Enum and flags in c#
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Enum and flags in c#



A nice Description given by the author on how to use Enum and Flags in C# ( can also be used in java)

A nice Description given by the author on how to use Enum and Flags in C# ( can also be used in java)



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Enum and flags in c# Enum and flags in c# Document Transcript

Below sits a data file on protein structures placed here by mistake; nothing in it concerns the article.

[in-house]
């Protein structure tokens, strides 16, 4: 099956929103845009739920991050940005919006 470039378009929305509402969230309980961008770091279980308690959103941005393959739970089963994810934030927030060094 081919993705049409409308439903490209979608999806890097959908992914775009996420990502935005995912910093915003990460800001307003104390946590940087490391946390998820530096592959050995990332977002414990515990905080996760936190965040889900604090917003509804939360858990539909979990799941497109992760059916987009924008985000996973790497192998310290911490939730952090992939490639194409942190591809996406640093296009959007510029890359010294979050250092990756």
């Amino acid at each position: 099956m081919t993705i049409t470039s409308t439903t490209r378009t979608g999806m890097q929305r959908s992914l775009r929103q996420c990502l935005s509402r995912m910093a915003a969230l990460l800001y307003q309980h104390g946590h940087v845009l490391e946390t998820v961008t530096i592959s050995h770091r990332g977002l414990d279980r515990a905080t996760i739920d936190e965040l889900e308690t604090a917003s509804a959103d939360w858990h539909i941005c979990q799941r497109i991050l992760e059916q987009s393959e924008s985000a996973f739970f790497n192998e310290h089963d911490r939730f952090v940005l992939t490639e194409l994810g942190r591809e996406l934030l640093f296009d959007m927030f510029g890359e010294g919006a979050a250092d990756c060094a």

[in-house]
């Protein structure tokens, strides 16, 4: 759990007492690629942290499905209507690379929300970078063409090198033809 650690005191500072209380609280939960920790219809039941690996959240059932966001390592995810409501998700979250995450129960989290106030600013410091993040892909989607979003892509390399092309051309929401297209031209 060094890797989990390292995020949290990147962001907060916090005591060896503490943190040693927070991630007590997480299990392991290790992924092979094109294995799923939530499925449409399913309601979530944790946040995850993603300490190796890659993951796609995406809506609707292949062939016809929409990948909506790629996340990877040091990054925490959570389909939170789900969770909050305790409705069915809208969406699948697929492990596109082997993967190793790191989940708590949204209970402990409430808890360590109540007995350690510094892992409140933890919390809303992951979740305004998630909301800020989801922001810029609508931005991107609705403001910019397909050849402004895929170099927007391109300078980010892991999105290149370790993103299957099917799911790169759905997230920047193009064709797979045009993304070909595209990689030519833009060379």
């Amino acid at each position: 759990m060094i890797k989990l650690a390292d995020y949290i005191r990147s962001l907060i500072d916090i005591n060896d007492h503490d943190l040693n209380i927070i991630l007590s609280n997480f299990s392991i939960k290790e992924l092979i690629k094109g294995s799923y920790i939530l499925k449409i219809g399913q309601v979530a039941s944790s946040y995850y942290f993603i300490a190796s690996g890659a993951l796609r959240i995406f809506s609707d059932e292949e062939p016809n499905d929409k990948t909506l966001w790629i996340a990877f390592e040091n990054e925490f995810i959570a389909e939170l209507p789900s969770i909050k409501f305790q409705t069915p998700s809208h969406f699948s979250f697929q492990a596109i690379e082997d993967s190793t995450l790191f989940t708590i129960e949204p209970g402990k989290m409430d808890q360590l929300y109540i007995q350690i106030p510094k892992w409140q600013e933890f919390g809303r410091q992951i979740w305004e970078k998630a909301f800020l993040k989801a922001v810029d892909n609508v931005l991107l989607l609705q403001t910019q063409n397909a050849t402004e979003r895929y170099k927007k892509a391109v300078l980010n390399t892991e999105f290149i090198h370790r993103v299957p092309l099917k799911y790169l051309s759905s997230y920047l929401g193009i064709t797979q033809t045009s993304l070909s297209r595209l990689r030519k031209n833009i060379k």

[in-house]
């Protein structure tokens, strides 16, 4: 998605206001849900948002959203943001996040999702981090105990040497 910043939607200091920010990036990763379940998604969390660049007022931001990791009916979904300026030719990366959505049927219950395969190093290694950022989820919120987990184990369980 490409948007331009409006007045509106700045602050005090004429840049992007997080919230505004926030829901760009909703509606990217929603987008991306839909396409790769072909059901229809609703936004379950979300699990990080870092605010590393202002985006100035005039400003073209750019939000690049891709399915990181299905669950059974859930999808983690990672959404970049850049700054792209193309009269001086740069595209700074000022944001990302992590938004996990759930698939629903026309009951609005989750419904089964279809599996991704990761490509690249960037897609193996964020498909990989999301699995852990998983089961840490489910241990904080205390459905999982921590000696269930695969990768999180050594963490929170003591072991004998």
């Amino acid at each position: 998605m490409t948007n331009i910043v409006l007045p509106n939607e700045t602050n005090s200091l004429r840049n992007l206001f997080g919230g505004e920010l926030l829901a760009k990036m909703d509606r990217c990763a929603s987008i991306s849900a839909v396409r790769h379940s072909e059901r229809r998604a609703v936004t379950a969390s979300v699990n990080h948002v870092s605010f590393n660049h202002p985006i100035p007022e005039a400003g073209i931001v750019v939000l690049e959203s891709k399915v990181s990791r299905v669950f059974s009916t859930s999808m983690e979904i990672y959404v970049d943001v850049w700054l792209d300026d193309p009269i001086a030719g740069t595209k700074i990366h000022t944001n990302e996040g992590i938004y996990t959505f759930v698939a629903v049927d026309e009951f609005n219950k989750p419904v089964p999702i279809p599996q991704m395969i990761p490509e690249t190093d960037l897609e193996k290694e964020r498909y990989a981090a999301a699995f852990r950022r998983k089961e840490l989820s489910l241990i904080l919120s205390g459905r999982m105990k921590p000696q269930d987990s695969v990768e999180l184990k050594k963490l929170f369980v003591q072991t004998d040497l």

• Ending the Great Debate on Enum FlagsBy virusstorm | 4 Jun 2012 | ArticleC#2.0C#3.0.NETDevBeginnerC#4.0This article explains how enumeration and flags work in C#.NET and how to properly usethem.See AlsoMore like thisMore by this authorArticle Browse Code Stats Revisions (4) Alternatives 23 Download demo project - 10.8 KBIntroductionEveryone learns about enumeration when they start developing in C#.NET. It is a verysimply structure that can be used to solve a wide range of problems. One of the best usesfor enumeration is using them as a flag. In the .NET Framework, there is a handy attributeyou specify on your enumeration called Flags and now your enumeration will work as aflag. Or so you thought.The reality is there is work you need to do to make the enumeration to function like a flag. Ihave seen experienced .NET developers get caught up working under the assumptionthat Flags handles everything for you. I personally think the reason for this is due to thedocumentation surrounding enumeration and flags. It seems to me the MSDNdocumentation on enumeration fails to explain how enumeration and flags work whichcauses a misunderstanding at implementation time.In this article, I will explain what an enumeration is, what are flags, and how to makeenumeration operate like a flag.BackgroundA few months ago (from when this article was written), I was trying to recall a technique(which I will go over in this article) for setting up enumeration as flags. So I fired up mytrusty web browser and brought up Google and searched for "enum flags". You get a littleover two million results back and naturally, the first few are MSDN documentation pages. AsI was hunting for the article that had the technique I wanted, I became increasinglyfrustrated with the mixed content and descriptions as to how enumeration and flags work. Igot so frustrated between the authors and the comments people were leaving, I decided toset out and write an end all be all solution to this problem.Also, this is my first article, so be kind when you leave comments and feedback.